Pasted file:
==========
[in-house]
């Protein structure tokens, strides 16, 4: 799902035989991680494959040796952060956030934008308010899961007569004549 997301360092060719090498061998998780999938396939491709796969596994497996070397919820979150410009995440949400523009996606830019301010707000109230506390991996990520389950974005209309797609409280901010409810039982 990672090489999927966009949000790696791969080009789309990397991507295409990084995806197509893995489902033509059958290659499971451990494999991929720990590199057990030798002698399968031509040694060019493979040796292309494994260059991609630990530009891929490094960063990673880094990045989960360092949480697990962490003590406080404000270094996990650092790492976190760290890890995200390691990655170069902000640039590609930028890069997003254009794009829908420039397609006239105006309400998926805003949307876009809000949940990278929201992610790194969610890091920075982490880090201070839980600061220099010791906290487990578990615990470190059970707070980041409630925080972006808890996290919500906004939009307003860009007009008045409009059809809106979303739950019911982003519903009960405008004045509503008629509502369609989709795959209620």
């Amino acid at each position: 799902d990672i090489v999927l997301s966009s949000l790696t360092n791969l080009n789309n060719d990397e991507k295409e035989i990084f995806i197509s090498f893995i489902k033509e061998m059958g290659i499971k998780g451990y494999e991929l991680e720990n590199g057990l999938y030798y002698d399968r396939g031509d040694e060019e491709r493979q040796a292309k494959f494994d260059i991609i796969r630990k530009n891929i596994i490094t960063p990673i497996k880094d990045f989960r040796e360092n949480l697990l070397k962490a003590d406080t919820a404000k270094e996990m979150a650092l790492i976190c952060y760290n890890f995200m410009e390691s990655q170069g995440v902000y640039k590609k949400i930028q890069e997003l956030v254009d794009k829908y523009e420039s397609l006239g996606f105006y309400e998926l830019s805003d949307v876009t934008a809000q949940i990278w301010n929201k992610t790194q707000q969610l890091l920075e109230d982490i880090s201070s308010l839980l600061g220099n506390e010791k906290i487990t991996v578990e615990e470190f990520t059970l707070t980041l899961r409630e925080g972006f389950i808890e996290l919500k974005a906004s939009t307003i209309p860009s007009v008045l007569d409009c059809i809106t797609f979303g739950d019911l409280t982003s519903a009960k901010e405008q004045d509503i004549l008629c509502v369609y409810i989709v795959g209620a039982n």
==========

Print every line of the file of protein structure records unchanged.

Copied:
[in-house]
């Protein structure tokens, strides 16, 4: 799902035989991680494959040796952060956030934008308010899961007569004549 997301360092060719090498061998998780999938396939491709796969596994497996070397919820979150410009995440949400523009996606830019301010707000109230506390991996990520389950974005209309797609409280901010409810039982 990672090489999927966009949000790696791969080009789309990397991507295409990084995806197509893995489902033509059958290659499971451990494999991929720990590199057990030798002698399968031509040694060019493979040796292309494994260059991609630990530009891929490094960063990673880094990045989960360092949480697990962490003590406080404000270094996990650092790492976190760290890890995200390691990655170069902000640039590609930028890069997003254009794009829908420039397609006239105006309400998926805003949307876009809000949940990278929201992610790194969610890091920075982490880090201070839980600061220099010791906290487990578990615990470190059970707070980041409630925080972006808890996290919500906004939009307003860009007009008045409009059809809106979303739950019911982003519903009960405008004045509503008629509502369609989709795959209620």
């Amino acid at each position: 799902d990672i090489v999927l997301s966009s949000l790696t360092n791969l080009n789309n060719d990397e991507k295409e035989i990084f995806i197509s090498f893995i489902k033509e061998m059958g290659i499971k998780g451990y494999e991929l991680e720990n590199g057990l999938y030798y002698d399968r396939g031509d040694e060019e491709r493979q040796a292309k494959f494994d260059i991609i796969r630990k530009n891929i596994i490094t960063p990673i497996k880094d990045f989960r040796e360092n949480l697990l070397k962490a003590d406080t919820a404000k270094e996990m979150a650092l790492i976190c952060y760290n890890f995200m410009e390691s990655q170069g995440v902000y640039k590609k949400i930028q890069e997003l956030v254009d794009k829908y523009e420039s397609l006239g996606f105006y309400e998926l830019s805003d949307v876009t934008a809000q949940i990278w301010n929201k992610t790194q707000q969610l890091l920075e109230d982490i880090s201070s308010l839980l600061g220099n506390e010791k906290i487990t991996v578990e615990e470190f990520t059970l707070t980041l899961r409630e925080g972006f389950i808890e996290l919500k974005a906004s939009t307003i209309p860009s007009v008045l007569d409009c059809i809106t797609f979303g739950d019911l409280t982003s519903a009960k901010e405008q004045d509503i004549l008629c509502v369609y409810i989709v795959g209620a039982n």